It seems the George C. Marshall Institute has come out with a study which shows that pricing carbon emissions would be costly to the economy. But one problem with the study, as Tony Kreindler points out, is that they forgot that run-amok climate change is costly too. This seems like an important point! If I added up the ruinous costs of auto ownership — thousands of dollars in up front costs, fuel costs, repairs, insurance, etc. — but forgot to mention that you get to drive your car around it would seem baffling that anyone buys one.
The same principle applies to carbon pricing. If there were no climate change, or if climate change wasn’t caused by carbon dioxide, or if rising global temperatures were totally harmless, then cap and trade would look like a terrible idea. It’s when you put the mild short-term decrease in the rate of GDP growth against the alarmingly catastrophic impact of doing nothing that cap and trade starts to look good.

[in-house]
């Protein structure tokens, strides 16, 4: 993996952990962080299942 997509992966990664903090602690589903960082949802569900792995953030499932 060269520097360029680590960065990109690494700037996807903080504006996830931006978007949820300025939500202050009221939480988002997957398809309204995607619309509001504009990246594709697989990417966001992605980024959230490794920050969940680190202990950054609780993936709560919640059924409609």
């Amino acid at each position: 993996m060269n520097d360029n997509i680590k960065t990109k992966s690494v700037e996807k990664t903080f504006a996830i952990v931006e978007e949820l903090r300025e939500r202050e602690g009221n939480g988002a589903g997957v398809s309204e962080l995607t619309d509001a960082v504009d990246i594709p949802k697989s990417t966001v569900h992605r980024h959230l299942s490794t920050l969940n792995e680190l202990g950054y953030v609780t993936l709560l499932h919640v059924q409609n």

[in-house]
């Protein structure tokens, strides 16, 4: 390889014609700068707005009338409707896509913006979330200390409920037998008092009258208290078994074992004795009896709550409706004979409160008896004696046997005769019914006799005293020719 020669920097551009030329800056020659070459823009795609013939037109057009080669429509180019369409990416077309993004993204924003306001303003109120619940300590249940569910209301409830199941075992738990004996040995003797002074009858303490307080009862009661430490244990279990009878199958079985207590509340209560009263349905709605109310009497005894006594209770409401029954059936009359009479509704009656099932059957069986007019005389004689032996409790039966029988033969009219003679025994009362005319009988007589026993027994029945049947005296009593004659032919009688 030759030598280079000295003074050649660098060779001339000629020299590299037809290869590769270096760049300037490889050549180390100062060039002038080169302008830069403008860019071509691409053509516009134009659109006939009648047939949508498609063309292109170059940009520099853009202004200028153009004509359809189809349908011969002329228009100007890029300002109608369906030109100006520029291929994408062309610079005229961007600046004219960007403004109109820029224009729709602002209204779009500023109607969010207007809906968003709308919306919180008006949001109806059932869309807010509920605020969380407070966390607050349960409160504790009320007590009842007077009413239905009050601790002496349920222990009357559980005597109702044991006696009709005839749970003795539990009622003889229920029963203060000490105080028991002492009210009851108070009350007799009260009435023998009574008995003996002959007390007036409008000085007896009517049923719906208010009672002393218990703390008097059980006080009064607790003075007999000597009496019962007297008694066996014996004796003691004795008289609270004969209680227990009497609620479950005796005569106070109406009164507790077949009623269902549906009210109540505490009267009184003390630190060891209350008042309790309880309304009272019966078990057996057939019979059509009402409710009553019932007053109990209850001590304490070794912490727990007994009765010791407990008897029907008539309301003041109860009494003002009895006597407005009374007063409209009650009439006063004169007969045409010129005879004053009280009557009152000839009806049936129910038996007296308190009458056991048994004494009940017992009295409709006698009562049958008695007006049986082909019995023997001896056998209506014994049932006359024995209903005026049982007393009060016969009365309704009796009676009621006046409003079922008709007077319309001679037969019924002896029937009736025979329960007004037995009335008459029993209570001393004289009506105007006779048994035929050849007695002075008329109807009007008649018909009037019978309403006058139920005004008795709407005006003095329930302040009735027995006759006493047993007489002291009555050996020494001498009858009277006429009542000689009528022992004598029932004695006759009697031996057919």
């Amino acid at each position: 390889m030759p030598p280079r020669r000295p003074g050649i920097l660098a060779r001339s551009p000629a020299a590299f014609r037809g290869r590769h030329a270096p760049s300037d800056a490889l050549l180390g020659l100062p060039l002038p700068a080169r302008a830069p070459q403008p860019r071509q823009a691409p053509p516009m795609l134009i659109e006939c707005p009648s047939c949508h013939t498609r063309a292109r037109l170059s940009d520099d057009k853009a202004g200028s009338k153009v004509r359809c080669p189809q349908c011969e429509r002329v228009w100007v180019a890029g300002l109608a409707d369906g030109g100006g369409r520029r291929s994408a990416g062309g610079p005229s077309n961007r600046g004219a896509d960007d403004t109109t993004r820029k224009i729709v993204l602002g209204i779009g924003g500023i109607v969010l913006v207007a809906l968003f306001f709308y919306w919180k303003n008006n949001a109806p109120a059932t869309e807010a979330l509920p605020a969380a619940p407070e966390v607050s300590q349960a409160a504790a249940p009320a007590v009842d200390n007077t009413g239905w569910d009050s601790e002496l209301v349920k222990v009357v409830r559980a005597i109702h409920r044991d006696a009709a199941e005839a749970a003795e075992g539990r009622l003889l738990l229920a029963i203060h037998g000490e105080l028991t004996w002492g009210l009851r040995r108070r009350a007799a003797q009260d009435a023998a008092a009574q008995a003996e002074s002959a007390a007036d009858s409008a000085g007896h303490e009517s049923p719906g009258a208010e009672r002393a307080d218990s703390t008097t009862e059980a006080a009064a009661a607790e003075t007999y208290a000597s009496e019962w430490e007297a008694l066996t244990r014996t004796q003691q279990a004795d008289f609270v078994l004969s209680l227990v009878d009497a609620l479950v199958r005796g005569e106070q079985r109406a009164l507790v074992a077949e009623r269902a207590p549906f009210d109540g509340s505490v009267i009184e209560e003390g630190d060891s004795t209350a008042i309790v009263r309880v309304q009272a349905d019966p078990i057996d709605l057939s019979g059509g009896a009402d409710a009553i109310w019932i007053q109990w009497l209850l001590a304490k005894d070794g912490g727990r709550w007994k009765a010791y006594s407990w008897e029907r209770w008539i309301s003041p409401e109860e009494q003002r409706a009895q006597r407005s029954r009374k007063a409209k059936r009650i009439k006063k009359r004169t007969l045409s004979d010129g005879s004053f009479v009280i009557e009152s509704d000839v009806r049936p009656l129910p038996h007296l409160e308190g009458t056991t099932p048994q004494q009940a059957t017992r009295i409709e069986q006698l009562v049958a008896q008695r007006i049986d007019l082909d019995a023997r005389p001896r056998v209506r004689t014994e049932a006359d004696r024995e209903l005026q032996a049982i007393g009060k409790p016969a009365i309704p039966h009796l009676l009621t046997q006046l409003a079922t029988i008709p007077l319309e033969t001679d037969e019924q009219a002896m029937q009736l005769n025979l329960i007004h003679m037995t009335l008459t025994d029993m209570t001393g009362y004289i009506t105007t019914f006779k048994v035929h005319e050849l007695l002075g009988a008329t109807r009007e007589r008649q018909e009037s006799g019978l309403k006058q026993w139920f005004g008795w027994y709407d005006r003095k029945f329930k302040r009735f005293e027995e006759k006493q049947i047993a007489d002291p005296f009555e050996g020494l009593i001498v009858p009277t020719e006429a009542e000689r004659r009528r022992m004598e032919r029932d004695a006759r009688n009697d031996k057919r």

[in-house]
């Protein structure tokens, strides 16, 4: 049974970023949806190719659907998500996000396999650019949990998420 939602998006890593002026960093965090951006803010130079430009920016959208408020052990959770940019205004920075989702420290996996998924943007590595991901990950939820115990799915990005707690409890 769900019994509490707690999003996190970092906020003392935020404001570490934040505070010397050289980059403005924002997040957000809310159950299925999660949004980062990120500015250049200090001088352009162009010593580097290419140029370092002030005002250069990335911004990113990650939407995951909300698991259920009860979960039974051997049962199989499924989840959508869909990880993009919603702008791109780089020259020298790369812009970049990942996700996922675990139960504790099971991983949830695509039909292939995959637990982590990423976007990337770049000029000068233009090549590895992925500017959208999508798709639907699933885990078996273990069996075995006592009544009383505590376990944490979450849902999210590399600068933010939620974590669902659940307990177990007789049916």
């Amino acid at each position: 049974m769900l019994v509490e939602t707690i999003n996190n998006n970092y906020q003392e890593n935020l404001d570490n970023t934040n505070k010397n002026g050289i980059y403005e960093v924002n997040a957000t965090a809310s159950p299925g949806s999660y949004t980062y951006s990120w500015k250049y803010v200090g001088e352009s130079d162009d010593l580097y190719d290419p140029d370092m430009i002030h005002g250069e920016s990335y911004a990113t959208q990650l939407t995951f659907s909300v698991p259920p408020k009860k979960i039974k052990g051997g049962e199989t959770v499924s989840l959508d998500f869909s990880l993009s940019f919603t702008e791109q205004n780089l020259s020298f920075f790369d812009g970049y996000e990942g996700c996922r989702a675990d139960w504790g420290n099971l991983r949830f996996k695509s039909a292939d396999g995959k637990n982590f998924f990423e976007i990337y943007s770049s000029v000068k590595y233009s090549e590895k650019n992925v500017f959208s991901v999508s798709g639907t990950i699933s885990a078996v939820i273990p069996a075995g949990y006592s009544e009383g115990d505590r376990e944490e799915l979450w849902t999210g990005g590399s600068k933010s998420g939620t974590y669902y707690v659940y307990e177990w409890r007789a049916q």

I wouldn’t say you should think about this in a strict GDP cost-benefit framework. In part, this is because many of the harms of climate catastrophe would occur outside the United States and it’s just wrong, morally speaking, to ignore them. In part it’s for technical reasons related to the “broken windows” fallacy — destroying half the buildings in Miami would be a more disastrous loss of wealthy than a look at the growth impact would suggest. And in part it’s because the impact on world GDP doesn’t really properly capture the “cost” of whole nations being rendered uninhabitable. But even if you look at it in pretty narrow economic terms, the long-term costs of doing nothing are quite grave. It’s important to recognize that every year we do nothing, things get much worse. And the time frames on which these things are looked at are often inadequate. Kids born last year should be alive into the 2080s — barring ecological catastrophe, that is. Barack Obama’s grandchildren should be living well into the 22nd century.